Analyzing employee provided health-care coverage
"When I got hired, I was just looking at the salary and the vacation time. But the health care coverage turned out to be huge for me. Our plan at work is paid for by the company, so it’s like having extra pay."
Health insurance is an important benefit that enables you to manage health care costs. Employer plans can vary widely, so it's best to do your homework. When evaluating a job offer, take the time to research the company health plan. Good insurance can save you substantial money in health care costs.
Types of health-care plans
Health-care plans come in two basic types: fee-for-service and managed care.
- Fee-for-service plans are also known as indemnity plans. Under these plans, you can see any medical provider you choose. The provider (or you) bills the insurance company, which pays for part of the cost. Usually, the insurance company pays for 80% of the total. You are responsible for the other part of the cost (usually 20%). In addition, you must pay a plan deductible. A deductible is an annual amount that you must cover before your plan kicks in.
- Managed care plans usually require you to see a provider within a certain network. Most employers today provide managed care plans. These plans are more restrictive, but they also cover more preventative care than fee-for-service plans.
Managed-care plans come in three types:
- Health Maintenance Organization (HMO): HMOs require you to stay within the network and to select a primary doctor. Your primary doctor must refer you to any specialists. You make a co-payment for medical visits, but you don't have to pay a deductible. The co-payment is a set fee, such as $20 for a doctor's visit.
- Preferred Provider Organization (PPO): With PPOs, you can see providers outside of the network, but at a higher cost. You also can see specialists without a referral from a primary doctor. You usually pay an annual deductible plus a co-payment for visits to the doctor or hospital. Fees are kept low, but usually higher than for HMOs.
- Point of Service (POS) Plan: POS plans combine the features of HMOs and PPOs. You pay lower co-payments and no deductibles if you see in-network providers and receive referrals to specialists from your primary doctor. If you see out-of-network providers, you pay a deductible and higher co-payments.
Your health insurance plan may be paid for in one of three ways:
- Your employer may pay 100% of the cost.
- Your employer may pay part of the cost, while you contribute part of the cost.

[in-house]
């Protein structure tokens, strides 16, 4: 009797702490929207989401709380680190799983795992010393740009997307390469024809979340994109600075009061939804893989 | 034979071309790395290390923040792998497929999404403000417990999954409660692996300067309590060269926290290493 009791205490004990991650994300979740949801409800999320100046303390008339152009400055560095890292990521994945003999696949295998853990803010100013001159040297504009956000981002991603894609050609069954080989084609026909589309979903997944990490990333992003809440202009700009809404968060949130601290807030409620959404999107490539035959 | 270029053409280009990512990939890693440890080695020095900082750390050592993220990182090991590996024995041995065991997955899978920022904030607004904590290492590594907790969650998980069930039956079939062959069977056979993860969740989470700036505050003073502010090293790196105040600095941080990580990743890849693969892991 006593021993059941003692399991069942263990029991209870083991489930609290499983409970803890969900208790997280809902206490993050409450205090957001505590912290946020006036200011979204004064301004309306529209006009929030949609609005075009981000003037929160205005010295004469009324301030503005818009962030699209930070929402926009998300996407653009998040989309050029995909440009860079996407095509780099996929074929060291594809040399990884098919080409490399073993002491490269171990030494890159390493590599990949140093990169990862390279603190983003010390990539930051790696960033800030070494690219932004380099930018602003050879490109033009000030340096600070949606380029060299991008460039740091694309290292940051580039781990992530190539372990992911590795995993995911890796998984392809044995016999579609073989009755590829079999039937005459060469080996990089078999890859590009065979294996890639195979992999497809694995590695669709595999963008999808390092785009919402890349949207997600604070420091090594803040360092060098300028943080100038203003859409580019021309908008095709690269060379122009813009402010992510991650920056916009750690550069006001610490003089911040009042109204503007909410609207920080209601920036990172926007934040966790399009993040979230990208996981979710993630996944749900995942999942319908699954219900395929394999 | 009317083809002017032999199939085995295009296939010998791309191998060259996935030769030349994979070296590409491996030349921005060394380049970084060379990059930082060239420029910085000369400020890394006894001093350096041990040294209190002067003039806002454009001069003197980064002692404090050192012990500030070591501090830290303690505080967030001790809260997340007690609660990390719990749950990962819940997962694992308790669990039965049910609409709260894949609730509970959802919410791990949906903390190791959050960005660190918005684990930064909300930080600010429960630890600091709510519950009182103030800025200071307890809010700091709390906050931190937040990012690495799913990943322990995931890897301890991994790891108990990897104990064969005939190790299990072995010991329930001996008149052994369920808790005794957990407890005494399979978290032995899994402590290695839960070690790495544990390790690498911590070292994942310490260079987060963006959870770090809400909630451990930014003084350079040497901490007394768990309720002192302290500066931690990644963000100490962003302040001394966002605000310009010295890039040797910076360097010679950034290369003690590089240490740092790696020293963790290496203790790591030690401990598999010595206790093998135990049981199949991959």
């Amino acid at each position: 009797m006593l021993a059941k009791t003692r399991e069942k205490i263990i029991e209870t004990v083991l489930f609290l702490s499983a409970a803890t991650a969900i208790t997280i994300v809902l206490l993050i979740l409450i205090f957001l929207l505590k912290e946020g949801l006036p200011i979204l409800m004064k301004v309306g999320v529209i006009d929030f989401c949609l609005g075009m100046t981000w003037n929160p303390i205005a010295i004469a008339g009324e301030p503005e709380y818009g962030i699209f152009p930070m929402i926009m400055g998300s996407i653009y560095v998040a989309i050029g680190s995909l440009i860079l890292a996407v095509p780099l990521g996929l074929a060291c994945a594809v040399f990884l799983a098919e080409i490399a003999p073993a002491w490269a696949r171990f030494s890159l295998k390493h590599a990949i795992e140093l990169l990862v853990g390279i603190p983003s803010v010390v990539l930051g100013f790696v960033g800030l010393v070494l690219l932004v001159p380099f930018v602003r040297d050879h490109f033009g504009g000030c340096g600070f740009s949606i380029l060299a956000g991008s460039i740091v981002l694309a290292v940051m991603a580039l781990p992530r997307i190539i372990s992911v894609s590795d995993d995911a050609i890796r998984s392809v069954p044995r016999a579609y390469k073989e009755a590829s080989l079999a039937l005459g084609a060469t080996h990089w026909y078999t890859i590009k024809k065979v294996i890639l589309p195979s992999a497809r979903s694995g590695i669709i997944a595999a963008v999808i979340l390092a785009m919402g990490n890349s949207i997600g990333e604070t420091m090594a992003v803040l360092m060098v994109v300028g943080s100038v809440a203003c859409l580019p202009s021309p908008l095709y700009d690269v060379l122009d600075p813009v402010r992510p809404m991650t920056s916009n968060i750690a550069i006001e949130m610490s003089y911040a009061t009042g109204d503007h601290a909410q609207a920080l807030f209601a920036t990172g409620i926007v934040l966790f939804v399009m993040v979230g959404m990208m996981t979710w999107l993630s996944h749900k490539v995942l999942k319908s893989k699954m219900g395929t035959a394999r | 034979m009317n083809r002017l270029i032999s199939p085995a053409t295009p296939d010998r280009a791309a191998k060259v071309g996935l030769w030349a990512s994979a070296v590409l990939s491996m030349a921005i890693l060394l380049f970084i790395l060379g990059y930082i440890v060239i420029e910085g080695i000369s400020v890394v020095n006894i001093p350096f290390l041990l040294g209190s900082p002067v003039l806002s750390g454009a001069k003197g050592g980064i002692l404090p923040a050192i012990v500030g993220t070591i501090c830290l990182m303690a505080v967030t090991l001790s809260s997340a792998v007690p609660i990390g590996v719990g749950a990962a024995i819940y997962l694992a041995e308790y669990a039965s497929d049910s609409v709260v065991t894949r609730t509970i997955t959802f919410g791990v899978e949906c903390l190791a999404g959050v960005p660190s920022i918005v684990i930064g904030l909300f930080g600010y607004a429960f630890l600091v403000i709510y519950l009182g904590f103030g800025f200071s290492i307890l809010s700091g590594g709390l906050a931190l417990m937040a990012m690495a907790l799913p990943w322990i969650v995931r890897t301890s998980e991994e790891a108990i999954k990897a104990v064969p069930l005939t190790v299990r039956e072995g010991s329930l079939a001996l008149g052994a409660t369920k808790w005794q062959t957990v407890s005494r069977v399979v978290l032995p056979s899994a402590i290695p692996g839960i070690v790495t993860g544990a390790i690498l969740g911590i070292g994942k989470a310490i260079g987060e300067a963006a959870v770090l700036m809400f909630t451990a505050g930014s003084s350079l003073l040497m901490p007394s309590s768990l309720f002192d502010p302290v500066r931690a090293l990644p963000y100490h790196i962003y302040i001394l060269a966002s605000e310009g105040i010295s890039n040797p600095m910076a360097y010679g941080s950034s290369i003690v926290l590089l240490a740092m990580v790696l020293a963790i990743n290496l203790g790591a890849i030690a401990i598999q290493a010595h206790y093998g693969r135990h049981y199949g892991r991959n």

- You may pay 100% of the cost.
If you are required to contribute to your health costs, you normally make these payments each pay period. Your employer can arrange to have your contribution deducted from your paychecks.
Joining your employer's plan
If you are required to pay the entire cost of your health insurance, research options before joining the policy. Individual policies may be less expensive than employer plans. Unlike employer plans, however, individual policies aren't required to accept you. If you have a significant health condition, your employer plan may be the best option.
Most health care plans cover basic health-care costs. These include doctor's visits, laboratory costs, surgical procedures, and hospital stays. Some employers also may offer additional coverage options.
- Flexible spending accounts (FSAs): FSAs let you save pre-tax money to pay for medical costs not covered by insurance. These medical costs can involve over the counter medicine, contacts, glasses, and prescription costs. Your contributions are usually deducted from your paycheck. FSA funds must be used within a certain time period, or they are forfeited.
- Dental and vision plans: Dental and vision may be included in your health insurance. If not, you may have the option to add them for an extra fee. Like health insurance plans, dental and vision plans are structured as fee-for-service, HMOs, or PPOs. Many plans provide discounts rather than actual insurance coverage.
Vision and dental coverage
Depending on the type of coverage, your vision and dental plans may require deductibles and co-pays. Vision insurance normally covers a yearly eye examination and the cost of glasses or contact lenses. Some plans provide allowances for eye surgery, too. A good dental plan will pay 100% for annual exams, X-rays, and cleanings. Typically, basic procedures such as fillings are covered at 70%, and major procedures are covered at 50%.
For more information about health benefits, comparing rates, and health expenses visit www.allaboutthebenefits.com.